The space station can be made modular, so that it can grow. A second dumbbell can be built and attached to the first to provide additional living and working space. These modules would be added in pairs of equal mass, perhaps connecting to the first in such a way that, eventually, the dumbbell space station becomes a wheel with spokes.

You will not be fastening one outside module directly to another. The outer module is actually travelling at a rate of more than 275 kilometers per hour in an arc around the central hub. Instead, one would need to set the two new modules spinning at the same rate as the station and then fasten them. Perhaps they will be set spinning on a short cable. Then, when attached, the connecting material will be lengthened as the new habitats move further and further away from the station.

This is going to be a serious engineering challenge – and something that we have many and strong reasons to investigate today.

While there is an interest in spinning the places where people live and work, there are reasons not to spin a lot of the mass that the station would find useful. The solar power arrays that feed the station, for example, would best be attached to the non-spinning hub so that the structure experiences less stress.

The best place for your rocket to dock with the orbiting station will be at this non-spinning hub attached to the center of the station.

After leaving the rocket, you will find your way to an elevator shaft, that will take you 1 kilometer “down” to the habitats. As the elevator descends, you will feel 60 percent of your weight return. Of course, it is not the case that all habitats must be the same distance from the center. Some can be built at 0.25 G, and perhaps others far enough out to simulate 1 G or more. What matters is keeping the wheel balanced.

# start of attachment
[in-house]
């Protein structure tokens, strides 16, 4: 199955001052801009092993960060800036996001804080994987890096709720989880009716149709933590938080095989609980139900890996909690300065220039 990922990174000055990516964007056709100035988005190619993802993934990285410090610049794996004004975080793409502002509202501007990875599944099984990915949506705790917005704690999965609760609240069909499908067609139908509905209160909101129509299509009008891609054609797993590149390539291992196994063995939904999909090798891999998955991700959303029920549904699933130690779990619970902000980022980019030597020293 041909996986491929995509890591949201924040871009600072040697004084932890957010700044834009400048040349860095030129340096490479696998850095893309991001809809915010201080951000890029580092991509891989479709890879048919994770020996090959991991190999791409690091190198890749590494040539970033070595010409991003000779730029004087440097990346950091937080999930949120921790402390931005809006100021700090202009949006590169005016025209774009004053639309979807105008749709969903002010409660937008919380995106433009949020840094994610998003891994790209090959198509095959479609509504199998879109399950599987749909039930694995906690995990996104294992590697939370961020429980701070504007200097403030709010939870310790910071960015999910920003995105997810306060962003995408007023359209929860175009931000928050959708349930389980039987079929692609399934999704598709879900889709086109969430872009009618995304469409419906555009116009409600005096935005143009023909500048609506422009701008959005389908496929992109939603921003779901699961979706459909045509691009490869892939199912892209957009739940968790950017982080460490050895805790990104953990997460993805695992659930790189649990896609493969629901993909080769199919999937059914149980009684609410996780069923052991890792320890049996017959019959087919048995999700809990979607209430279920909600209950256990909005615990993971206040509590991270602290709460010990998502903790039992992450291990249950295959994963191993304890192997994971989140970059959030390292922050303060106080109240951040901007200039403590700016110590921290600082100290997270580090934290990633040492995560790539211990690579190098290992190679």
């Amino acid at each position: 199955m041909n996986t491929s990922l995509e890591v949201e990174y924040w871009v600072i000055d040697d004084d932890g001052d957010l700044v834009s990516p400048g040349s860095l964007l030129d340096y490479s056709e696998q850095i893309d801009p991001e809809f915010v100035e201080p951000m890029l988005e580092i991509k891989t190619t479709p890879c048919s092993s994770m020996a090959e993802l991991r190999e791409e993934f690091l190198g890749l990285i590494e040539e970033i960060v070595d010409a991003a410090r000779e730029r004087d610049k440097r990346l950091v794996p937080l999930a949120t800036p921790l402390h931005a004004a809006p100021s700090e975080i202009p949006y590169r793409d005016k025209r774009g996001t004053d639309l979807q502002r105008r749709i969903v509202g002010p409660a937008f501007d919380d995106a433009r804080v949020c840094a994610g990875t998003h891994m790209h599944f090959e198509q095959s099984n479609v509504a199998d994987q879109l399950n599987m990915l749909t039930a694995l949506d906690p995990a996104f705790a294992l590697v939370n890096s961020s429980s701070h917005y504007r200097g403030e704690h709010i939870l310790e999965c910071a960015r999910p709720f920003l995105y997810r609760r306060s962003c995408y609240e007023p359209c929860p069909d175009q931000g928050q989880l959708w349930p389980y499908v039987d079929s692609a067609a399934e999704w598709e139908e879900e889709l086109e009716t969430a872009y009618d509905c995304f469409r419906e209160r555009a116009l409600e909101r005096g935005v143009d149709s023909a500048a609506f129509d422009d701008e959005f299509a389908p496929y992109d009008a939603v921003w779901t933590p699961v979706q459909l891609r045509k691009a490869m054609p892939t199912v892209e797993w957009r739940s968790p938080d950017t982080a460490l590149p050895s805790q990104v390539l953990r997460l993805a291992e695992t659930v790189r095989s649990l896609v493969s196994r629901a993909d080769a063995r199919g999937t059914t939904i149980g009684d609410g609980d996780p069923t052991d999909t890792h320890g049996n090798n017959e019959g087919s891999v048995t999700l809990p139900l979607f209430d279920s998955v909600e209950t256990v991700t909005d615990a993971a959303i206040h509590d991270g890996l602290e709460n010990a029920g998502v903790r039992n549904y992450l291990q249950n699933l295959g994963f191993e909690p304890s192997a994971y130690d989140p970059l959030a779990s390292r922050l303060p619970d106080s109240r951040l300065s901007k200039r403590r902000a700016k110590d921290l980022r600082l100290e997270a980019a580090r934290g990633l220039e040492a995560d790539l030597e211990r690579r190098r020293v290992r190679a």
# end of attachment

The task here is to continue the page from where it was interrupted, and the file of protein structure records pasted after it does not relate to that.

To do that, there is a weight in the central hub that is shifted around to balance the movements of people and objects though the station. This is the same technology currently used to dampen the effects of swaying in tall buildings.

You have now finished the first leg of your journey. You are in a small room. After settling in to a small room, you have wandered into an observation station. From where you stand, the wheel of the space station – 2 kilometers in diameter – stays motionless “above” you. Meanwhile, the stars and the earth spin at a rate of 1 turn every 80 seconds – like the second hand on a slow clock. You can enjoy something to drink. You can use the bathroom. You can watch rocket ships as they dock and leave. As you do, you can recognize a difference between the long cylinders that travel to and from the Earth, and the stubby non-aerodynamic spheres that travel from station to station in space.

Enjoy your stay. We will be moving along shortly.


Tor Hershman said...

What makes you think you're "Leaving" let alone "Better"?

Jim Baerg said...

Re: the level of 'artificial gravity' in rotating space stations.

By what is probably an odd coincidence the surface gravities of solar system bodies cluster about values that differ by a ratio of about 2.5 or 0.4. Jupiter is 25 m/s^2, Venus Earth Saturn Uranus & Neptune are all not far from 10 m/s^2, Mercury & Mars are both just under 4, & our moon & the larger satellites of the outer planets are close to 1.6 m/s^2. (This oddity was 1st pointed out by Gerald D. Nordley)

We want to know the health effects of gravity levels between 10 m/s^2 & 0, but 2 values 4 m/s^2 & 1.6 m/s^2 would cover the major bodies we could land on. So I think an early rotating space station should have 4 m/s^2 'gravity' and maybe 1.6 as well, but a moon base would give us that information.